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Issue Date: 19-Feb-2013
Authors: Musumeci, Carla
Title: Crustal structure and dynamics in southeastern Sicily (Italy) by using seismological data.
Abstract: Introduction: Through receiver function analysis, this study inquires into some of the most basic properties of the crust below southeastern Sicily (Italy), mostly represented by the Hyblean Plateau. Method: This is accomplished, using P-to-S receiver function (P-RF) technique which involves coordinate rotation and deconvolution, by stacking waveforms from 335 teleseismic events, magnitude 6.0 and larger, to determine the delay in arrival time for several phases of the P-wave coda, relative to the initial P-wave arrival. This information is used to establish a linear relationship between thickness and VP/VS ratio, each of which is stacked using the slant stacking approach for a given station to identify the best-fit thickness and wave speed for the crust below that station. To determine their accuracy these results are compared with previous studies, as well as with synthetically generated receiver functions based on 1D crustal models including dipping layers. Results: The good regional coverage and the fairly dense station spacing (~20 km) leaded to a fairly complete image of the crust-mantle boundary over the entire region that shows strong lateral variations of the crustal thickness with Moho depth varying between 29 and 38 km. In particular, a thinner crust is observed in the central-eastern part of the Hyblean Foreland beneath SSY (Solarino) station and thickening further to the south beneath HMDC (Modica) station (up to 38 km) and to the north beneath HLNI (Lentini) station (up to 35 km). Sharp transitions between thinned and thickened crust are most likely the result of complicated 3D structures attributed to regional geodynamics. Discussion: Since all the 8 considered broadband stations lie in a geodinamically complex area, reliable estimates of the crustal thicknesses below these stations are key requisite for understanding the geologic and tectonic processes that have been dominant in the region, providing valuable information for the numerous earth science disciplines.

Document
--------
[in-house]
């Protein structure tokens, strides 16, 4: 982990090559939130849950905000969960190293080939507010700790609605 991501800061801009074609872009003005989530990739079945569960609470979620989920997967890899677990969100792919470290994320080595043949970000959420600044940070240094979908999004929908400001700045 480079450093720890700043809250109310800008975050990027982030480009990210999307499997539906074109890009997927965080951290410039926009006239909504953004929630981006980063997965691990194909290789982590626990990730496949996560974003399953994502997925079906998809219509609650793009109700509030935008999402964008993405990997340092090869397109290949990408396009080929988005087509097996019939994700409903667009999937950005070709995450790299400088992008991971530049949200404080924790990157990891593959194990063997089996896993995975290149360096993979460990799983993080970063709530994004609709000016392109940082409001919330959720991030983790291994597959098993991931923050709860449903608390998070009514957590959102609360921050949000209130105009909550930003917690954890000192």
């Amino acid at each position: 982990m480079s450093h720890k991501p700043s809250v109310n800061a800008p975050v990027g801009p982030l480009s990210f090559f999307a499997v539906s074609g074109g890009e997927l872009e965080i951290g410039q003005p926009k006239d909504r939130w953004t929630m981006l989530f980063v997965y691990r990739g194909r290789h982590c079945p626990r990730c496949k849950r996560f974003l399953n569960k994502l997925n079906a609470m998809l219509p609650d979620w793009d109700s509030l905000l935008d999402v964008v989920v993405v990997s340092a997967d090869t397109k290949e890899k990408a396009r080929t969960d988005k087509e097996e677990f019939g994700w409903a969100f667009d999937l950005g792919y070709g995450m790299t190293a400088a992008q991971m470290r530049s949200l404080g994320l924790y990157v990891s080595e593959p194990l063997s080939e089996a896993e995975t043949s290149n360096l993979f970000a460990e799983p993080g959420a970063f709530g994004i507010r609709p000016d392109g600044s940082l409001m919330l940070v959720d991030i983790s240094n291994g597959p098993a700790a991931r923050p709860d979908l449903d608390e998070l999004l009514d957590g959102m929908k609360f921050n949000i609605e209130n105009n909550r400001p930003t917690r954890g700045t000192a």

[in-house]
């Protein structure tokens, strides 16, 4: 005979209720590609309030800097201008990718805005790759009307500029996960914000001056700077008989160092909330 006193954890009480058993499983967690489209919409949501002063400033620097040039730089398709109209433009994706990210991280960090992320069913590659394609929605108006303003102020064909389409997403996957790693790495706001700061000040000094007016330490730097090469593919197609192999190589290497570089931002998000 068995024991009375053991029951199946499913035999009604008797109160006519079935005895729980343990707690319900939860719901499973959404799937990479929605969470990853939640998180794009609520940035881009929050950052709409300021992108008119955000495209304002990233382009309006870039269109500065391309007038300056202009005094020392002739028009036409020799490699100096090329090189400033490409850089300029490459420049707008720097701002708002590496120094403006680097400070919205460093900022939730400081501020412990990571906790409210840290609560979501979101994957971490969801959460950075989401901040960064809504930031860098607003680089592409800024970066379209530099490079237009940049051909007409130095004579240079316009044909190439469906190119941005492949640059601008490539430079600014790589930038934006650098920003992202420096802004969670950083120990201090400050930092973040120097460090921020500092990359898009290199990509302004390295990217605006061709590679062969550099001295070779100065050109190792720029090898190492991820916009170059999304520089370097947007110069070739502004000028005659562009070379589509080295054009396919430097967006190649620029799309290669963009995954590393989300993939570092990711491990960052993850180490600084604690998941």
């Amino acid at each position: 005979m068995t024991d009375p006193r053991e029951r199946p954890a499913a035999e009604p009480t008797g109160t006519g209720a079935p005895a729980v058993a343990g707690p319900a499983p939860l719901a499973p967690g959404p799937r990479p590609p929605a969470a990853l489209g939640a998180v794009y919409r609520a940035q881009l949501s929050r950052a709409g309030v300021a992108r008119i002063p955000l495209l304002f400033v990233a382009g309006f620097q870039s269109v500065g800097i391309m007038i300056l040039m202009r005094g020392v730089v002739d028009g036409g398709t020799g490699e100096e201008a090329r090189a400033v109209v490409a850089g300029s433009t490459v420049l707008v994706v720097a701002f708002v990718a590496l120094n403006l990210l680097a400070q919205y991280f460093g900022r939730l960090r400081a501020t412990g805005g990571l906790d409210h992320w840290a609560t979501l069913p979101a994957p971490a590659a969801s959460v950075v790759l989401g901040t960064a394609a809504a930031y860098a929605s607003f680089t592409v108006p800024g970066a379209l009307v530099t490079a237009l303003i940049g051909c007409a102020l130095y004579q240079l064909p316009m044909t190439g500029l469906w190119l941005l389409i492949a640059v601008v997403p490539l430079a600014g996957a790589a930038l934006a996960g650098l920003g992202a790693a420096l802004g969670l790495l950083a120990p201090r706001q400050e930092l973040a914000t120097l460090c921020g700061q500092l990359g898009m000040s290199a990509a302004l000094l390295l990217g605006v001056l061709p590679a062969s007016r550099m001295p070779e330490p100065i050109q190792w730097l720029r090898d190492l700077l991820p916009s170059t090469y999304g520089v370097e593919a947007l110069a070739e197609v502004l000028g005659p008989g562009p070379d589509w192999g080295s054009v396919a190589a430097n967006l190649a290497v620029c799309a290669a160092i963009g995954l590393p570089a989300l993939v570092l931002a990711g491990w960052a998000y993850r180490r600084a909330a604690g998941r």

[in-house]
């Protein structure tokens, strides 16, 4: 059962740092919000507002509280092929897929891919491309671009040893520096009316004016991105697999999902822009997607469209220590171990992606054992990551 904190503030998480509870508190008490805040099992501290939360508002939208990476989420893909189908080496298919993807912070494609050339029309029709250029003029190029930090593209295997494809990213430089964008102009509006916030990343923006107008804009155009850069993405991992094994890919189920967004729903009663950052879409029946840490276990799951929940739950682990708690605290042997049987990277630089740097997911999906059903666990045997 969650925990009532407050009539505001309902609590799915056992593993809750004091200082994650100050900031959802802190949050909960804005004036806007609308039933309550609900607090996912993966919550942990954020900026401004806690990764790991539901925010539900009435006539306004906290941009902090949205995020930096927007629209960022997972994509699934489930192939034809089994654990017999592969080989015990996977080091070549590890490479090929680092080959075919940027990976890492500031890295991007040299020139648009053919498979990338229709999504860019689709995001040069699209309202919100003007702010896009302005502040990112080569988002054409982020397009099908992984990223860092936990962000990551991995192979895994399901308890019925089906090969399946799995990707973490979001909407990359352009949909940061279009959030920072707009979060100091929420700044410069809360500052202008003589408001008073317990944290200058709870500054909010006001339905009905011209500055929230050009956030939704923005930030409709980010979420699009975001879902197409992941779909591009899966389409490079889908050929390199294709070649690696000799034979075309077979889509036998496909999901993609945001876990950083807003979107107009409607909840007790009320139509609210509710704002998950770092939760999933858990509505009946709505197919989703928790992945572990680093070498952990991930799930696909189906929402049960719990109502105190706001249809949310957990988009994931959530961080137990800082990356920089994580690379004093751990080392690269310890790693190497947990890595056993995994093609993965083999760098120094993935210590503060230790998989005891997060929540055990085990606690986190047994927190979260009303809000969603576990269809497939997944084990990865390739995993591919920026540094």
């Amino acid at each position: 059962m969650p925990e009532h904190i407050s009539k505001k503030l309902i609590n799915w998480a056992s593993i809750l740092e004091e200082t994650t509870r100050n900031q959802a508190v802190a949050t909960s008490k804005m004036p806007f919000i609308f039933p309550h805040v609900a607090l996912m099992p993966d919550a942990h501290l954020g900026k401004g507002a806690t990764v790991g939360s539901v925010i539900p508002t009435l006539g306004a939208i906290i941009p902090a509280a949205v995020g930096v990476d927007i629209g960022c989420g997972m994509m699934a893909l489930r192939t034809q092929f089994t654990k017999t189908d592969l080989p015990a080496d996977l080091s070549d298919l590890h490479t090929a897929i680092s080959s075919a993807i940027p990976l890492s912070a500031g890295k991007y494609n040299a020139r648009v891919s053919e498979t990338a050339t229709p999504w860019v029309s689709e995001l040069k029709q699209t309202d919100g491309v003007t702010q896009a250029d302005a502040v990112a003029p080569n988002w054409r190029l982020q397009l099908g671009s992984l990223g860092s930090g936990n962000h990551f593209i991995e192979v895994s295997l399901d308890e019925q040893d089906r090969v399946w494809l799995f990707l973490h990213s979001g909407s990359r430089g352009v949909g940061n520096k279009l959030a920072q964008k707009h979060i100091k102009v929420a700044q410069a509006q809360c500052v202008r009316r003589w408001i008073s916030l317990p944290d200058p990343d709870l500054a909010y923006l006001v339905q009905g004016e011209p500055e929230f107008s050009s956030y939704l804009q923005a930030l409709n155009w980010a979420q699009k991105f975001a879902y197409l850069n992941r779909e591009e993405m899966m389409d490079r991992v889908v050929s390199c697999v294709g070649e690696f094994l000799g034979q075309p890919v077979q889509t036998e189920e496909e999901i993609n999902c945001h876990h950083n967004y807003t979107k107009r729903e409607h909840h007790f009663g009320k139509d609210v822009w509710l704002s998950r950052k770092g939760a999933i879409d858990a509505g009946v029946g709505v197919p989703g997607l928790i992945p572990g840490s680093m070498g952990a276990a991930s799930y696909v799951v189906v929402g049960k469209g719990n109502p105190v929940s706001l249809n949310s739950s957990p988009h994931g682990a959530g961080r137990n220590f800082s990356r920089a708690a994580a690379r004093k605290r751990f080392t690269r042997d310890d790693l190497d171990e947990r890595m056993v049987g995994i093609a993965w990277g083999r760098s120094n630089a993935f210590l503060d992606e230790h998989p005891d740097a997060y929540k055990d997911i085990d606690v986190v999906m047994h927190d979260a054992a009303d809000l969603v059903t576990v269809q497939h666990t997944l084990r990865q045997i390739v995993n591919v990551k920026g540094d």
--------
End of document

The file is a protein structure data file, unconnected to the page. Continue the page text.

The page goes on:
Appears in Collections:Area 04 - Scienze della terra

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